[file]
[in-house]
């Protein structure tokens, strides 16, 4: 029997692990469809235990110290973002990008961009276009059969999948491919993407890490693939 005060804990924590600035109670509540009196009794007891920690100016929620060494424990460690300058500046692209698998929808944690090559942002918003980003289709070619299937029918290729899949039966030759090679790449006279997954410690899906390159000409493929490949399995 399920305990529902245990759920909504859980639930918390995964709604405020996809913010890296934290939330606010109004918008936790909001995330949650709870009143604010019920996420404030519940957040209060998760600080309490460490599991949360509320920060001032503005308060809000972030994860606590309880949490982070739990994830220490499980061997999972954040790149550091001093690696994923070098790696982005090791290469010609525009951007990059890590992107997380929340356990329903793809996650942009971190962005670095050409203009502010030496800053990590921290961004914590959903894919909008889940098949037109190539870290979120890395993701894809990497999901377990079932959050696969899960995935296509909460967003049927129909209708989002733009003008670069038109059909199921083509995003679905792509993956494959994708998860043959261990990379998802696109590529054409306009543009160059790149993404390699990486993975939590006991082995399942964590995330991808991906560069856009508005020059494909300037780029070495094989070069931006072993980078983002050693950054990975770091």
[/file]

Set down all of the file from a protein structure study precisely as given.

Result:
[in-house]
């Protein structure tokens, strides 16, 4: 029997692990469809235990110290973002990008961009276009059969999948491919993407890490693939 005060804990924590600035109670509540009196009794007891920690100016929620060494424990460690300058500046692209698998929808944690090559942002918003980003289709070619299937029918290729899949039966030759090679790449006279997954410690899906390159000409493929490949399995 399920305990529902245990759920909504859980639930918390995964709604405020996809913010890296934290939330606010109004918008936790909001995330949650709870009143604010019920996420404030519940957040209060998760600080309490460490599991949360509320920060001032503005308060809000972030994860606590309880949490982070739990994830220490499980061997999972954040790149550091001093690696994923070098790696982005090791290469010609525009951007990059890590992107997380929340356990329903793809996650942009971190962005670095050409203009502010030496800053990590921290961004914590959903894919909008889940098949037109190539870290979120890395993701894809990497999901377990079932959050696969899960995935296509909460967003049927129909209708989002733009003008670069038109059909199921083509995003679905792509993956494959994708998860043959261990990379998802696109590529054409306009543009160059790149993404390699990486993975939590006991082995399942964590995330991808991906560069856009508005020059494909300037780029070495094989070069931006072993980078983002050693950054990975770091």